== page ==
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If you receive long-term disability (LTD) insurance as an employee benefit through work, it’s likely that your benefit is governed by the Employee Retirement Income Security Act, also known as ERISA. ERISA is a federal law that applies to all sorts of employee welfare benefits, including health insurance, life insurance, short-term disability insurance, and LTD insurance.

Very generally speaking, if you need to make a claim for LTD benefits, you will be required to go through a claim process with the insurance company. Here are five tips to help make sure you are providing the insurance company with the information it needs for your claim.

  1. Explain why you can’t work. This may seem obvious, but you will need to provide specific information about why you are unable to continue working. While an off-work note from your doctor might be sufficient for an excused absence with your employer, the insurance company may need additional information about why you can’t work. Be sure to gather and submit medical records and results from any diagnostic tests. Also, many insurance companies will provide you with fillable forms for you and your doctors to use to explain the basis of your disability.

  2. Make sure to get all your information submitted. It’s important to make sure you have provided the insurance company with all the information it needs to make a decision on your LTD claim. If your claim or appeal is denied, you may not be able to submit additional information after the decision is made. As a result, it is imperative to provide all medical and vocational records before the claim process is over.

  3. Pay attention to deadlines in letters from the insurance company. ERISA and its regulations set forth certain time limits for both you and the insurance company to follow during your LTD claim. If an insurance company denies your claim, it is required to give you notice of the amount of time you have to submit an appeal. Be sure to get your information submitted before the deadline passes.

  4. If the insurance company gives you an opportunity to submit information in response to a medical report it has obtained, take the opportunity to explain your claim. Insurance companies might hire their own doctors to either examine you or to perform a review of your medical records. If the insurance company provides you with a copy of the report before finalizing its decision on your claim, be sure to review the report and submit any additional information.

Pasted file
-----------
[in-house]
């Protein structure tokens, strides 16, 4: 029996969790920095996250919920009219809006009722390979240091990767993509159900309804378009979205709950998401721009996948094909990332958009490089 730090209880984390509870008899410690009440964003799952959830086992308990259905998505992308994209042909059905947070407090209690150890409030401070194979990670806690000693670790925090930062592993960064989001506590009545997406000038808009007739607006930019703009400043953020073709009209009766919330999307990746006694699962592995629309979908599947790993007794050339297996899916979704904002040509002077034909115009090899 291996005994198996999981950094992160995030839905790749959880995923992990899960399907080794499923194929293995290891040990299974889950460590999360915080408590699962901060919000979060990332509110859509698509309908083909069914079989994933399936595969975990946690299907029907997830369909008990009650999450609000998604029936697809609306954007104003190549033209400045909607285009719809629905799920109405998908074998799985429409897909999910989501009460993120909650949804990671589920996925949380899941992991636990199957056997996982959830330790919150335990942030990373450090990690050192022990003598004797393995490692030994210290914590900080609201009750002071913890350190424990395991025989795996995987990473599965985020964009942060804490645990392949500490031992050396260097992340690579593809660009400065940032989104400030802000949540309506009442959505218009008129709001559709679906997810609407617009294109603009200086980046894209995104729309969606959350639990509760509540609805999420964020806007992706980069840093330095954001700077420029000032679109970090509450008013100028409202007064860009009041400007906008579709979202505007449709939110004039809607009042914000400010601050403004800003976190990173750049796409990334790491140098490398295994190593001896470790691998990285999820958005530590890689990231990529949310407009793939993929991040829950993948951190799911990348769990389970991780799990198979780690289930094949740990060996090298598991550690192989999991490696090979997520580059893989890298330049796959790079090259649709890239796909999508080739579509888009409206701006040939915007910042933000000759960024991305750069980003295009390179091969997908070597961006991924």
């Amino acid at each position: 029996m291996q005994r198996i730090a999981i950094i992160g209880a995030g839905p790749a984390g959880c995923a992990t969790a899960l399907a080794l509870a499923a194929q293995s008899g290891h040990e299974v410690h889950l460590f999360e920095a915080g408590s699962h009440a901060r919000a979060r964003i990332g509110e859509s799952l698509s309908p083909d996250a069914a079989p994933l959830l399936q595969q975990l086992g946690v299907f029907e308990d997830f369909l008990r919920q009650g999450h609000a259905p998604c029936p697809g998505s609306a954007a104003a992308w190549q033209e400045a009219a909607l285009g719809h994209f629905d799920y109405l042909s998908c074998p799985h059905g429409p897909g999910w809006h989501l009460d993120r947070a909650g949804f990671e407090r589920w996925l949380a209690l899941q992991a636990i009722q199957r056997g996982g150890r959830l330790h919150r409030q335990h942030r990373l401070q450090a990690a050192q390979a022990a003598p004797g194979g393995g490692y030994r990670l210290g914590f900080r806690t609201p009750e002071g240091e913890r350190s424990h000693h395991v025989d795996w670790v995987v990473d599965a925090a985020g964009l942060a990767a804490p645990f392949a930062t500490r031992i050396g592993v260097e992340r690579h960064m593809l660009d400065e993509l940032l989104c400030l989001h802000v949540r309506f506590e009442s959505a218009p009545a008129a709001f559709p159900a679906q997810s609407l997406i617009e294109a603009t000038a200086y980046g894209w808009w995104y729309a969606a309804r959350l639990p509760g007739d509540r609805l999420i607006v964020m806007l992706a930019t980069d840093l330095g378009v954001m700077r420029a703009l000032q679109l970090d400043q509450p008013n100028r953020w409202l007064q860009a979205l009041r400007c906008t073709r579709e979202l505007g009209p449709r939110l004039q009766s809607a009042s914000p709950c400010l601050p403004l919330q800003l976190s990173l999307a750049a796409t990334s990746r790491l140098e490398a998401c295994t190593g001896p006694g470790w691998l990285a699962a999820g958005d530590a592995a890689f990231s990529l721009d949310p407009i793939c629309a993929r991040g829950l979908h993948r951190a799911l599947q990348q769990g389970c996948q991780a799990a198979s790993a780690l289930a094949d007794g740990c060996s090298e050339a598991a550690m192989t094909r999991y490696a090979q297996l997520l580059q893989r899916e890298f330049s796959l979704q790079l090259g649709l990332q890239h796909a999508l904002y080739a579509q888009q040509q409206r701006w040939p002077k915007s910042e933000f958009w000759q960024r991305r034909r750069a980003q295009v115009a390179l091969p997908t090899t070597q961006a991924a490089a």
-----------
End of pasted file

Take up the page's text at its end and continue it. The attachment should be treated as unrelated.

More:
5. Send in statements from co-workers or family members. Your medical records most often will have information about your medical conditions and why you are unable to work. If you have a co-worker or family member who can explain through firsthand knowledge how your medical conditions are affecting your ability to work or to complete activities of daily living, you can submit statements from those individuals in addition to your medical proof.

If you have questions about your long-term disability claim, contact the attorneys at Mehr, Fairbanks & Peterson. Philip Fairbanks, Esq., one of the partners at Mehr, Fairbanks & Peterson, wrote this piece. We hope this was helpful, and please get in touch with our firm if you have questions.

Most health insurance plans cover medical expenses if the treatment is medically necessary and not “experimental” or “investigational.” But the health insurance policy documents rarely spell out exactly what treatments the insurer considers experimental or investigational. Instead, health insurance companies will create separate “medical policy guidelines” that their claim examiners will use to approve or deny claims. These medical policies can result in a large number of claim denials if the insurance company has put in place a policy that denies all requests for a certain type of treatment.

If you get your health insurance coverage through your employer (or a family member’s employer), your insurance is likely subject to the Employee Retirement Income Security Act (ERISA). ERISA is a federal law that provides claimants and beneficiaries with a civil enforcement scheme to remedy wrongful denials of coverage.